Jim
My System SpecsSystem Spec
04 May 2009   #9

W7 X-64 W8.1 X-64 Opensuse 13.1 W2003 Server
 
 

Hi there
this feature is for your typical "Office" user. If you are running several VM's then this feature is NOT intended for you. The feature assumes that you can just one time install your apps and in cases where the guest OS will rarely change.

Imagine you have an old Legacy CRM or even a "Call Center / Service desk" type application (for example SAP CIC or maybe your own version).

Imagine also that you have say 60 PC's.

Now you can say install 5 new Windows 7 PC's running exactly the same software without disrupting the business with "New servers" etc etc.

The "Built in XP" system works straight from the Box -- no (or very limited) guest configuration and installs required. No extra networking facilities required either. This just plugs straight in.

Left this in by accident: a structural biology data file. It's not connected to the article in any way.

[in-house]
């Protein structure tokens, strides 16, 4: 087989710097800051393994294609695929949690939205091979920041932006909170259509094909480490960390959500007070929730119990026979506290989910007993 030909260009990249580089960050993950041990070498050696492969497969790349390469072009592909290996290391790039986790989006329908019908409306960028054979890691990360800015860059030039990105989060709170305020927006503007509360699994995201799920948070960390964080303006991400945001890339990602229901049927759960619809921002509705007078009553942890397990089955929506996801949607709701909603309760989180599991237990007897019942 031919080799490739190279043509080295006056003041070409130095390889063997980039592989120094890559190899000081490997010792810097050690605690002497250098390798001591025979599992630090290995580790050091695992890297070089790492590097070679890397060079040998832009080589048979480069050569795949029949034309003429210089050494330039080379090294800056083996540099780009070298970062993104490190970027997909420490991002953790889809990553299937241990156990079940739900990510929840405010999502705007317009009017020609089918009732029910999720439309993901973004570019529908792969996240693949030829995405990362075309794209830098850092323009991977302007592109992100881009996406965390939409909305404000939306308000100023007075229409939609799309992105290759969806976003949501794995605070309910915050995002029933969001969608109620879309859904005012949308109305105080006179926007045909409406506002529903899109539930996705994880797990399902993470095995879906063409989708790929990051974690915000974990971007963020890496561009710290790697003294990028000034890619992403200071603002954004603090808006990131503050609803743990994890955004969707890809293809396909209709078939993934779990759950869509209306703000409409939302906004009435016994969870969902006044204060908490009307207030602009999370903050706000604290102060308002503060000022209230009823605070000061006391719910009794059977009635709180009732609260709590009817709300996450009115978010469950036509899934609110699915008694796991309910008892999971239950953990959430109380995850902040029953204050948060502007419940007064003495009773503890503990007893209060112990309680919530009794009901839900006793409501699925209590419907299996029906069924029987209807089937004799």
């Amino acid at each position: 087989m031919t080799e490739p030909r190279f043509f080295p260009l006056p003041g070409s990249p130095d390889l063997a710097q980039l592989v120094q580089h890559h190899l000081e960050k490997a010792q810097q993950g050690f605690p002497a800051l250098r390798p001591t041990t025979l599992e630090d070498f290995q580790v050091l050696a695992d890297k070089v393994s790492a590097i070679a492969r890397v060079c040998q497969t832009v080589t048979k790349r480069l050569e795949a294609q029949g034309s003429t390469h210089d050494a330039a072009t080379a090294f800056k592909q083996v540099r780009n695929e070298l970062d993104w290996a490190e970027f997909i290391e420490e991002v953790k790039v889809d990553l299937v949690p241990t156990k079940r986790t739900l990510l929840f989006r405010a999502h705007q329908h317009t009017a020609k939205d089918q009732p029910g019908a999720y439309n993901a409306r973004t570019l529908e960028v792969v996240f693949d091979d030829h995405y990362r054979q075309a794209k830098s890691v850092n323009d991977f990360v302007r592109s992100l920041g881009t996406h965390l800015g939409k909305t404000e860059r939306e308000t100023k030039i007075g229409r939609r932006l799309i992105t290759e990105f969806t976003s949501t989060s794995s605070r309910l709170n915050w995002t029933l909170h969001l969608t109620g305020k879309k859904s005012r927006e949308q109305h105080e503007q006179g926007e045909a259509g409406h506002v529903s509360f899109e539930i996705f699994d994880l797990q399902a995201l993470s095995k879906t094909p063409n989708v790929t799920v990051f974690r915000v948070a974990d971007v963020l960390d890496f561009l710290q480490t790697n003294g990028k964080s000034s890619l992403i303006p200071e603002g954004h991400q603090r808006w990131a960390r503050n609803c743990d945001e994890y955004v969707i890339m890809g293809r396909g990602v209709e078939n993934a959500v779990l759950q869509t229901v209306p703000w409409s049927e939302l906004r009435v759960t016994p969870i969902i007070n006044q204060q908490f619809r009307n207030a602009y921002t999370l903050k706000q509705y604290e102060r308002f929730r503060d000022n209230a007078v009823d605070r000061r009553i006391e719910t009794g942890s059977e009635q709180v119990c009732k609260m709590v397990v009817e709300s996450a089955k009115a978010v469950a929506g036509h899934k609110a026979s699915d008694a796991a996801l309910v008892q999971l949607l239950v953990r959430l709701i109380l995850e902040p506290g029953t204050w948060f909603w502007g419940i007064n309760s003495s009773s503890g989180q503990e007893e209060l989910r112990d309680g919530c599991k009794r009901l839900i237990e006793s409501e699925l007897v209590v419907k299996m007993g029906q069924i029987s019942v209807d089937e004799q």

Users just click CIC application just like they did in the past and see identical screens etc etc.

You can then gradually update the rest of the hardware also without altering your main applications, corporate servers or firewalls.

Now you can also look for possible Windows 7 software solutions.

This solution isn't intended for Power users / developers or LARGE organisations who will probably have a whole IT dept dedicated to this sort of stuff but will allow small to medium businesses to upgrade almost 100% painlessly.

(A network of 60 PC's might be considered Large and it probably would have a dedicated IT dept - but you should get the idea).

People have very much missed the whole point of "XP compatability mode" if they are comparing this with stand alone software such as VBOX and VMWARE.

Cheers
jimbo
My System SpecsSystem Spec
04 May 2009   #10

 

Quote   Quote: Originally Posted by jimbo45 View Post
People have very much missed the whole point of "XP compatability mode" if they are comparing this with stand alone software such as VBOX and VMWARE.

TBH from what i'm reading around here, I think almost everbody has missed the point lol
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 Windows XP compatability mode Vs VMWARE